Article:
Updating recruiting content annually to reflect the nation’s racial and ethnic makeup.
Diversifying senior-level positions so they reflect the nation’s racial and ethnic makeup.
Identifying and removing barriers to diversity in aptitude tests while retaining a rigorous screening process.
Identifying and removing barriers to senior leadership for diverse candidates.
Disclosing demographic information about promotion selection rates. This will improve transparency and reinforce the DOD’s focus on achieving equity across all grades.
Creating a diversity and inclusion mobile app and website that will allow service members to easily connect with each other and locate resources.
Prohibiting involvement with extremist or hate group activity.
To ensure continued progress, the DOD has established the independent Defense Advisory Committee on Diversity and Inclusion in the Armed Services. This committee will continue the work of examining any and all issues that will improve equal opportunity, diversity and inclusion in the military.
Diverse and inclusive ranks are essential to morale, force cohesion and readiness. Your service member plays an important role in maintaining an environment that values and respects individual differences.
When the sun rises over Omaha Beach, revealing vast stretches of wet sand extending toward distant cliffs, one starts to grasp the immensity of the task faced by Allied soldiers on June 6, 1944, landing on the Nazi-occupied Normandy shore.
Several ceremonies were held Sunday to commemorate the 77th anniversary of the decisive assault that led to the liberation of France and western Europe from Nazi control, and honor those who fell.
“These are the men who enabled liberty to regain a foothold on the European continent, and who in the days and weeks that followed lifted the shackles of tyranny, hedgerow by Normandy hedgerow, mile by bloody mile,” Britain’s ambassador to France, Lord Edward Llewelyn, said at the inauguration of a new British monument to D-Day’s heroes.
On D-Day, more than 150,000 Allied troops landed on the beaches code-named Omaha, Utah, Juno, Sword and Gold, carried by 7,000 boats. This year on June 6, the beaches stood vast and nearly empty as the sun emerged, exactly 77 years since the dawn invasion.
For the second year in a row, anniversary commemorations were marked by virus travel restrictions that prevented veterans or families of fallen soldiers from the U.S., Britain, Canada and other Allied countries from making the trip to France. Only a few officials were allowed exceptions.
At the U.K. ceremony near the village of Ver-sur-Mer, bagpipes played memorial tunes and warplanes zipped overhead trailing red-white-and-blue smoke. Socially distanced participants stood in awe at the solemnity and serenity of the site, providing a spectacular and poignant view over Gold Beach and the English Channel.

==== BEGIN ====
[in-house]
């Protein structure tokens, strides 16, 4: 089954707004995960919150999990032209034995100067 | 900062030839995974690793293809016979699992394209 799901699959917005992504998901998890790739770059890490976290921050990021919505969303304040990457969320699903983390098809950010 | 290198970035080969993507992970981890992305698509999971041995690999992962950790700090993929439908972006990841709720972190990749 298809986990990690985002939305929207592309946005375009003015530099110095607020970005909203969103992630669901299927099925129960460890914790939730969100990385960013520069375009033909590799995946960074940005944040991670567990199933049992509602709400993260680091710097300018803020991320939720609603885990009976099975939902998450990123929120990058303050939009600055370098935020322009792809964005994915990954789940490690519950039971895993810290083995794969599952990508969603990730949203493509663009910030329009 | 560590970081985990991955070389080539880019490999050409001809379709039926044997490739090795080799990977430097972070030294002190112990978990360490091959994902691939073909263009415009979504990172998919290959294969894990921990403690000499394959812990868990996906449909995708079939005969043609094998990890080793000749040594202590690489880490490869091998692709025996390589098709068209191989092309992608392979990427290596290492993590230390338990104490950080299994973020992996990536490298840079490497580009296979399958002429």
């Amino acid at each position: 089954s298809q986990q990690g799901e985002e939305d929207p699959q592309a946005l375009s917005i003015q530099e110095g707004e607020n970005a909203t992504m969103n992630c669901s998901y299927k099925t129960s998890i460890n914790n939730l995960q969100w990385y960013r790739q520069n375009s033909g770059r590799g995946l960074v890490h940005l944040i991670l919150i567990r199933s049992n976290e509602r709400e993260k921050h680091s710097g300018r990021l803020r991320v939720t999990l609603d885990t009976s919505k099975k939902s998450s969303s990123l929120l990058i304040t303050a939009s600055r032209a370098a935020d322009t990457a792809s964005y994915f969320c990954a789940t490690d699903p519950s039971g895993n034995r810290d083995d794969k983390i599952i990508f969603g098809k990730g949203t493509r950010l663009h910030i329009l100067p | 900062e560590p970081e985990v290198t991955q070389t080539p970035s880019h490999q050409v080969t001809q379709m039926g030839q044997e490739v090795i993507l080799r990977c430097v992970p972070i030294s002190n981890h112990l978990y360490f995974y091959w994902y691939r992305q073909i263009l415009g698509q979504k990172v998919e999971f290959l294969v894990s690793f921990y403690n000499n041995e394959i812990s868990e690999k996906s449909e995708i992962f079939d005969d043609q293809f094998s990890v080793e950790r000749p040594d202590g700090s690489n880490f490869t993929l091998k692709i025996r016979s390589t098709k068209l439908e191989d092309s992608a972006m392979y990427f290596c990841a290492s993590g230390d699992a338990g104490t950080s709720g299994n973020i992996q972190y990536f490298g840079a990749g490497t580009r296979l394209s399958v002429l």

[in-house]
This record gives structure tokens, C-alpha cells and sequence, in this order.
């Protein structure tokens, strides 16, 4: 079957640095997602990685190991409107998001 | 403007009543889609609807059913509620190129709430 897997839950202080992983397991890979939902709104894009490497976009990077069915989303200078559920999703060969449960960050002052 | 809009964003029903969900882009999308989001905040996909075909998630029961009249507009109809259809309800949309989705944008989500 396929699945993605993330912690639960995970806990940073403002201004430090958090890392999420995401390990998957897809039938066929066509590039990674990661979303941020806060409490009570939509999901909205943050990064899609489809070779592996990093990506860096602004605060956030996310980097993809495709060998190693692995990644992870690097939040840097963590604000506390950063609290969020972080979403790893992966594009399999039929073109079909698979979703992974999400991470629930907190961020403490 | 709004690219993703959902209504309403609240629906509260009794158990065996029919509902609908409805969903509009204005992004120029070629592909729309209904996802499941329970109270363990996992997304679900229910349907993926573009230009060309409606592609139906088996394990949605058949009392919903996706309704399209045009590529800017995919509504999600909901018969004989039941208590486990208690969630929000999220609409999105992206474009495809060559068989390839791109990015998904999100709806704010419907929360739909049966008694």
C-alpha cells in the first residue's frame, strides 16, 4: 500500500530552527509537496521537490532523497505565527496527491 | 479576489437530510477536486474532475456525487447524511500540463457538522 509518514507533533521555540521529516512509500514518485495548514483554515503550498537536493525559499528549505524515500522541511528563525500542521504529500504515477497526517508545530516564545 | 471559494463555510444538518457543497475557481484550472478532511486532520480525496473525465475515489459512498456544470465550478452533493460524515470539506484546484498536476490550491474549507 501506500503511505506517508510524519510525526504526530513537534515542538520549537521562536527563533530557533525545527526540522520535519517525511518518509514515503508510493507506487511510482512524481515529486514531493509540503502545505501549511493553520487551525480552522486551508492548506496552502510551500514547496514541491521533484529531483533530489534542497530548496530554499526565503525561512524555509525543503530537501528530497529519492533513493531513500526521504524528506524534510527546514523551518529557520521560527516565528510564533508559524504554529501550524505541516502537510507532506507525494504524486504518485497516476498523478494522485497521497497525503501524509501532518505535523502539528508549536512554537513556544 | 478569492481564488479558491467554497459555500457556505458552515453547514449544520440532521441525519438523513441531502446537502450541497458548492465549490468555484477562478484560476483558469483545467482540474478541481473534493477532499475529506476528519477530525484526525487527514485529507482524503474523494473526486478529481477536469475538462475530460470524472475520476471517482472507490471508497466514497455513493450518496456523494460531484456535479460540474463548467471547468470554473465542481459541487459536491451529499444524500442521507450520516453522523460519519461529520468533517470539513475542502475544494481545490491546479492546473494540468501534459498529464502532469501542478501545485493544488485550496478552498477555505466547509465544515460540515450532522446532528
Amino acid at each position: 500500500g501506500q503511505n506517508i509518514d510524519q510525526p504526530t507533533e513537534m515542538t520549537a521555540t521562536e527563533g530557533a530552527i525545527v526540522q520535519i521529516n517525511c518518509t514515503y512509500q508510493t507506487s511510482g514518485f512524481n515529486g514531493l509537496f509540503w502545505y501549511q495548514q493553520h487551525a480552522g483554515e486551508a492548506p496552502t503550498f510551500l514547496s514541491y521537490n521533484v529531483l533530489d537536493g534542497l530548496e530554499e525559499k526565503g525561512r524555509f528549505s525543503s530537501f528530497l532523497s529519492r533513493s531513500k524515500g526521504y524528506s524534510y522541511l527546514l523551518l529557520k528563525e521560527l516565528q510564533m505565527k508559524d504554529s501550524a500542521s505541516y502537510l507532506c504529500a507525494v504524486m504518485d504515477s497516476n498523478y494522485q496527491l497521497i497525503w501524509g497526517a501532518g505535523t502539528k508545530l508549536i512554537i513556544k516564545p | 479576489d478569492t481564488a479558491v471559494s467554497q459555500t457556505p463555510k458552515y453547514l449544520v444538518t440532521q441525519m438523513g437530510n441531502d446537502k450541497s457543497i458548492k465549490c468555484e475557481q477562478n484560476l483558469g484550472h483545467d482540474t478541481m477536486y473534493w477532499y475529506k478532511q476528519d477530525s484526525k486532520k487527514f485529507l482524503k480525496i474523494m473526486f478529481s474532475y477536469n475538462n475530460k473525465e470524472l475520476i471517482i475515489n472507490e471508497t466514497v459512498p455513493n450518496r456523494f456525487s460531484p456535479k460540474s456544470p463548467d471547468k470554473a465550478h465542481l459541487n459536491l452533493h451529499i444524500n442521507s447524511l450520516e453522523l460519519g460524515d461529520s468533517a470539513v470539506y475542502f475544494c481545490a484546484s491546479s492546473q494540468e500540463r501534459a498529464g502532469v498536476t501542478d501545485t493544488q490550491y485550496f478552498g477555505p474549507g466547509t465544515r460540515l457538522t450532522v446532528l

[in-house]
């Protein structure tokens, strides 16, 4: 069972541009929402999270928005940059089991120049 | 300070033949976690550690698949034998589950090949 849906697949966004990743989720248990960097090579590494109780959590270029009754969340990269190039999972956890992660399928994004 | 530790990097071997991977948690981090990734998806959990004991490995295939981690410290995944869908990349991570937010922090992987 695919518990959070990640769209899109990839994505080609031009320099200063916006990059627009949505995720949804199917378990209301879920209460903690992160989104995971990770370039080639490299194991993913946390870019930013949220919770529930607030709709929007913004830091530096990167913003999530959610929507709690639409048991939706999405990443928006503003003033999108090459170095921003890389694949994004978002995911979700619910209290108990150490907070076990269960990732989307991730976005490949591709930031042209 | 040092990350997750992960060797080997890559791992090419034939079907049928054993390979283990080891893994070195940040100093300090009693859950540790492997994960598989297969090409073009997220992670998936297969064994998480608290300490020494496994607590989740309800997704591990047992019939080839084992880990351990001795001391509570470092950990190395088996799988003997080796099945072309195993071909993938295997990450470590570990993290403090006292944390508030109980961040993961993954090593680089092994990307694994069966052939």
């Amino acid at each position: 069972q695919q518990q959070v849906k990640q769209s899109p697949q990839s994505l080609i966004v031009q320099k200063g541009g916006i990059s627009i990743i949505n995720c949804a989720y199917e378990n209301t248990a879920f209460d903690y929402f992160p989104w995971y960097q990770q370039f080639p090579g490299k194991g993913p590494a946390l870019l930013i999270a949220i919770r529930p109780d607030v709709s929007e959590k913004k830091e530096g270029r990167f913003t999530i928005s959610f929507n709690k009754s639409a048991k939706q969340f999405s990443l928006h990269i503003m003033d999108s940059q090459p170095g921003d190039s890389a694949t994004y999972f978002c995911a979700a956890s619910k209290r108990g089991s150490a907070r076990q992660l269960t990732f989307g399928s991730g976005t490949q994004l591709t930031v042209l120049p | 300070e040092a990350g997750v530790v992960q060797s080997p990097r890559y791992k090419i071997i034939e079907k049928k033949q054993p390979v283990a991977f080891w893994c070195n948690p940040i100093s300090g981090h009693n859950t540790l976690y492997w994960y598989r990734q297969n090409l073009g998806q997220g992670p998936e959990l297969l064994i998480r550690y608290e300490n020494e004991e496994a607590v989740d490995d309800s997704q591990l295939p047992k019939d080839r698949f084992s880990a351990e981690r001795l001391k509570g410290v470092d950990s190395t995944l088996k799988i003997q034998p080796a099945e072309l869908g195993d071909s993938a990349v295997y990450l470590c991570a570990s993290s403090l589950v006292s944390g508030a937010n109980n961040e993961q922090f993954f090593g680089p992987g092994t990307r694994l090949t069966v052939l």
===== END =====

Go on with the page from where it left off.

The new monument pays tribute to those under British command who died on D-Day and during the Battle of Normandy. Visitors stood to salute the more than 22,000 men and women, mostly British soldiers, whose names are etched on its stone columns. Giant screens showed D-Day veterans gathered simultaneously at Britain’s National Memorial Aboretum to watch the Normandy event remotely. Prince Charles, speaking via video link, expressed regret that he couldn’t attend in person.
On June 6, 1944, “In the heart of the mist that enveloped the Normandy Coast … was a lightning bolt of freedom,” French Defense Minister Florence Parly told the ceremony. “France does not forget. France is forever grateful.”
Most public events have been canceled, and the official ceremonies are limited to a small number of selected guests and dignitaries.
Denis van den Brink, a WWII expert working for the town of Carentan, site of a strategic battle near Utah Beach, acknowledged the “big loss, the big absence is all the veterans who couldn’t travel.”
“That really hurts us very much because they are all around 95, 100 years old, and we hope they’re going to last forever. But, you know…” he said.
“At least we remain in a certain spirit of commemoration, which is the most important,” he told The Associated Press.
Steven Spielberg and Tom Hanks are officially working on a new WWII-inspired series with star director, Cary Joji Fukunaga.
He is signed on to direct the first three episodes of the 10-part series. Fukunaga is also in the midst of working on the upcoming James Bond film No Time to Die, which has been put off to 2021 due to the coronavirus pandemic.
Masters of the Air is the name of the series, which is based on the Donald L. Miller book of the same name. It follows American bomber pilots of the U.S. Eighth Air Force who aimed to bring the fight straight to Hitler inside the borders of Nazi Germany. It’s considered to be the third installment of the Band of Brothers and The Pacific set of World War II miniseries.